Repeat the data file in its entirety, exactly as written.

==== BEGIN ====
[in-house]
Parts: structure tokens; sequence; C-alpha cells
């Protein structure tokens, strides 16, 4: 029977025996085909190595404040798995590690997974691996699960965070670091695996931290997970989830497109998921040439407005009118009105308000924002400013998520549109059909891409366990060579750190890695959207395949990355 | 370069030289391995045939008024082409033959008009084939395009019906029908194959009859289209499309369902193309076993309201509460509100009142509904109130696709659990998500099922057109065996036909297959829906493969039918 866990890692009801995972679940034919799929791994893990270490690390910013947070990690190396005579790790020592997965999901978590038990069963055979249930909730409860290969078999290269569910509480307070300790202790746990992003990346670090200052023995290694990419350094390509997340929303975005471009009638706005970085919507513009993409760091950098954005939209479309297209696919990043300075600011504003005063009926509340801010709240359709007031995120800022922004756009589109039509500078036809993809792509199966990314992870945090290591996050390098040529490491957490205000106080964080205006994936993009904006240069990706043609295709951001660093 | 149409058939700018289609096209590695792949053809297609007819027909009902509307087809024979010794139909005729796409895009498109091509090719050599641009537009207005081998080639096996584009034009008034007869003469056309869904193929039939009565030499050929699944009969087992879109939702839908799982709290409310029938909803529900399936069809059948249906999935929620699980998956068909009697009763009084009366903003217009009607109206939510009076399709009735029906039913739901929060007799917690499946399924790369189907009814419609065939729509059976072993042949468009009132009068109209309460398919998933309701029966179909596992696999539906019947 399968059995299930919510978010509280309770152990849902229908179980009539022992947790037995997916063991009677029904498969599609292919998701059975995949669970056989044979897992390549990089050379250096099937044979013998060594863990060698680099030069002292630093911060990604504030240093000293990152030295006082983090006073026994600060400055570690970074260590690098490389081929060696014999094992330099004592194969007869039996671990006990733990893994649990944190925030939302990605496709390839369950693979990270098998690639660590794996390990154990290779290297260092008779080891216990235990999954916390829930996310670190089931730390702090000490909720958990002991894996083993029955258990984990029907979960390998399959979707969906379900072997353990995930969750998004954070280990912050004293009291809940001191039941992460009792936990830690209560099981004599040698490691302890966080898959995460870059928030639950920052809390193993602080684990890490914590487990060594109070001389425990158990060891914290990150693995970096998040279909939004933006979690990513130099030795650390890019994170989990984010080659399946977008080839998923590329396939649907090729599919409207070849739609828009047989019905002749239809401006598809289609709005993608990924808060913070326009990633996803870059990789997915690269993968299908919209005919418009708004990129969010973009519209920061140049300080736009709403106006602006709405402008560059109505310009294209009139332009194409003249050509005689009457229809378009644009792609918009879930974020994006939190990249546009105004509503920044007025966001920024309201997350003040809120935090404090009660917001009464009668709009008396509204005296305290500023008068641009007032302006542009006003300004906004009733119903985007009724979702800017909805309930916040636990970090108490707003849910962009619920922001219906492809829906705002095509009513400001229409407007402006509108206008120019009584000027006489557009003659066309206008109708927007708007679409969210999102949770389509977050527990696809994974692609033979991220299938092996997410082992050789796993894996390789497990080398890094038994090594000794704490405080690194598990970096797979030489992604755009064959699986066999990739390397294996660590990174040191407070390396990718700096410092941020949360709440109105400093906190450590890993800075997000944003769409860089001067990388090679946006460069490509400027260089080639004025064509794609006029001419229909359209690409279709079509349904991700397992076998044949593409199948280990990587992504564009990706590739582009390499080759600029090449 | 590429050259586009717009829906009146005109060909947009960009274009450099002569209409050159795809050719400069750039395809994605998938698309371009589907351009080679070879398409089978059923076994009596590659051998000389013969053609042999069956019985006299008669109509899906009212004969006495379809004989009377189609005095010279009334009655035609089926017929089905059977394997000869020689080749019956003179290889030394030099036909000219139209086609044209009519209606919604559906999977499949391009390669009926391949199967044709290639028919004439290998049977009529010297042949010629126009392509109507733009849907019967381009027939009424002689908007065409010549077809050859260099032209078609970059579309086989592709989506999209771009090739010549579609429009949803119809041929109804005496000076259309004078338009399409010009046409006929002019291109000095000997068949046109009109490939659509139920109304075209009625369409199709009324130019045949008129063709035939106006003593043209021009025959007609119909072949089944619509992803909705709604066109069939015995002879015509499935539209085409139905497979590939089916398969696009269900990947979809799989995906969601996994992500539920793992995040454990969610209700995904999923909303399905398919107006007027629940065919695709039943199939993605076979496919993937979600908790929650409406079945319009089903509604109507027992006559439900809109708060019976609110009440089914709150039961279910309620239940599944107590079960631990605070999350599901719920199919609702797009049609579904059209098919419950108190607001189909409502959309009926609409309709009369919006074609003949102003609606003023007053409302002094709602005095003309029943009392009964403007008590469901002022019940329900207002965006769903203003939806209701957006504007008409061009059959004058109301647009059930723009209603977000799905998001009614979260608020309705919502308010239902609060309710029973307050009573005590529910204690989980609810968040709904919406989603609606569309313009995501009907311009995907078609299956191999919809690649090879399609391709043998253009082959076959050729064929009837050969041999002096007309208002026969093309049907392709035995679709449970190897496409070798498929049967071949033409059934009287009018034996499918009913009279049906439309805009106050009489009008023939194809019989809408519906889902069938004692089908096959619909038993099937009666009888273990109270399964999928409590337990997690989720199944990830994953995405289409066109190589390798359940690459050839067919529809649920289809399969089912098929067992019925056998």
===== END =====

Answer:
[in-house]
Parts: structure tokens; sequence; C-alpha cells
């Protein structure tokens, strides 16, 4: 029977025996085909190595404040798995590690997974691996699960965070670091695996931290997970989830497109998921040439407005009118009105308000924002400013998520549109059909891409366990060579750190890695959207395949990355 | 370069030289391995045939008024082409033959008009084939395009019906029908194959009859289209499309369902193309076993309201509460509100009142509904109130696709659990998500099922057109065996036909297959829906493969039918 866990890692009801995972679940034919799929791994893990270490690390910013947070990690190396005579790790020592997965999901978590038990069963055979249930909730409860290969078999290269569910509480307070300790202790746990992003990346670090200052023995290694990419350094390509997340929303975005471009009638706005970085919507513009993409760091950098954005939209479309297209696919990043300075600011504003005063009926509340801010709240359709007031995120800022922004756009589109039509500078036809993809792509199966990314992870945090290591996050390098040529490491957490205000106080964080205006994936993009904006240069990706043609295709951001660093 | 149409058939700018289609096209590695792949053809297609007819027909009902509307087809024979010794139909005729796409895009498109091509090719050599641009537009207005081998080639096996584009034009008034007869003469056309869904193929039939009565030499050929699944009969087992879109939702839908799982709290409310029938909803529900399936069809059948249906999935929620699980998956068909009697009763009084009366903003217009009607109206939510009076399709009735029906039913739901929060007799917690499946399924790369189907009814419609065939729509059976072993042949468009009132009068109209309460398919998933309701029966179909596992696999539906019947 399968059995299930919510978010509280309770152990849902229908179980009539022992947790037995997916063991009677029904498969599609292919998701059975995949669970056989044979897992390549990089050379250096099937044979013998060594863990060698680099030069002292630093911060990604504030240093000293990152030295006082983090006073026994600060400055570690970074260590690098490389081929060696014999094992330099004592194969007869039996671990006990733990893994649990944190925030939302990605496709390839369950693979990270098998690639660590794996390990154990290779290297260092008779080891216990235990999954916390829930996310670190089931730390702090000490909720958990002991894996083993029955258990984990029907979960390998399959979707969906379900072997353990995930969750998004954070280990912050004293009291809940001191039941992460009792936990830690209560099981004599040698490691302890966080898959995460870059928030639950920052809390193993602080684990890490914590487990060594109070001389425990158990060891914290990150693995970096998040279909939004933006979690990513130099030795650390890019994170989990984010080659399946977008080839998923590329396939649907090729599919409207070849739609828009047989019905002749239809401006598809289609709005993608990924808060913070326009990633996803870059990789997915690269993968299908919209005919418009708004990129969010973009519209920061140049300080736009709403106006602006709405402008560059109505310009294209009139332009194409003249050509005689009457229809378009644009792609918009879930974020994006939190990249546009105004509503920044007025966001920024309201997350003040809120935090404090009660917001009464009668709009008396509204005296305290500023008068641009007032302006542009006003300004906004009733119903985007009724979702800017909805309930916040636990970090108490707003849910962009619920922001219906492809829906705002095509009513400001229409407007402006509108206008120019009584000027006489557009003659066309206008109708927007708007679409969210999102949770389509977050527990696809994974692609033979991220299938092996997410082992050789796993894996390789497990080398890094038994090594000794704490405080690194598990970096797979030489992604755009064959699986066999990739390397294996660590990174040191407070390396990718700096410092941020949360709440109105400093906190450590890993800075997000944003769409860089001067990388090679946006460069490509400027260089080639004025064509794609006029001419229909359209690409279709079509349904991700397992076998044949593409199948280990990587992504564009990706590739582009390499080759600029090449 | 590429050259586009717009829906009146005109060909947009960009274009450099002569209409050159795809050719400069750039395809994605998938698309371009589907351009080679070879398409089978059923076994009596590659051998000389013969053609042999069956019985006299008669109509899906009212004969006495379809004989009377189609005095010279009334009655035609089926017929089905059977394997000869020689080749019956003179290889030394030099036909000219139209086609044209009519209606919604559906999977499949391009390669009926391949199967044709290639028919004439290998049977009529010297042949010629126009392509109507733009849907019967381009027939009424002689908007065409010549077809050859260099032209078609970059579309086989592709989506999209771009090739010549579609429009949803119809041929109804005496000076259309004078338009399409010009046409006929002019291109000095000997068949046109009109490939659509139920109304075209009625369409199709009324130019045949008129063709035939106006003593043209021009025959007609119909072949089944619509992803909705709604066109069939015995002879015509499935539209085409139905497979590939089916398969696009269900990947979809799989995906969601996994992500539920793992995040454990969610209700995904999923909303399905398919107006007027629940065919695709039943199939993605076979496919993937979600908790929650409406079945319009089903509604109507027992006559439900809109708060019976609110009440089914709150039961279910309620239940599944107590079960631990605070999350599901719920199919609702797009049609579904059209098919419950108190607001189909409502959309009926609409309709009369919006074609003949102003609606003023007053409302002094709602005095003309029943009392009964403007008590469901002022019940329900207002965006769903203003939806209701957006504007008409061009059959004058109301647009059930723009209603977000799905998001009614979260608020309705919502308010239902609060309710029973307050009573005590529910204690989980609810968040709904919406989603609606569309313009995501009907311009995907078609299956191999919809690649090879399609391709043998253009082959076959050729064929009837050969041999002096007309208002026969093309049907392709035995679709449970190897496409070798498929049967071949033409059934009287009018034996499918009913009279049906439309805009106050009489009008023939194809019989809408519906889902069938004692089908096959619909038993099937009666009888273990109270399964999928409590337990997690989720199944990830994953995405289409066109190589390798359940690459050839067919529809649920289809399969089912098929067992019925056998």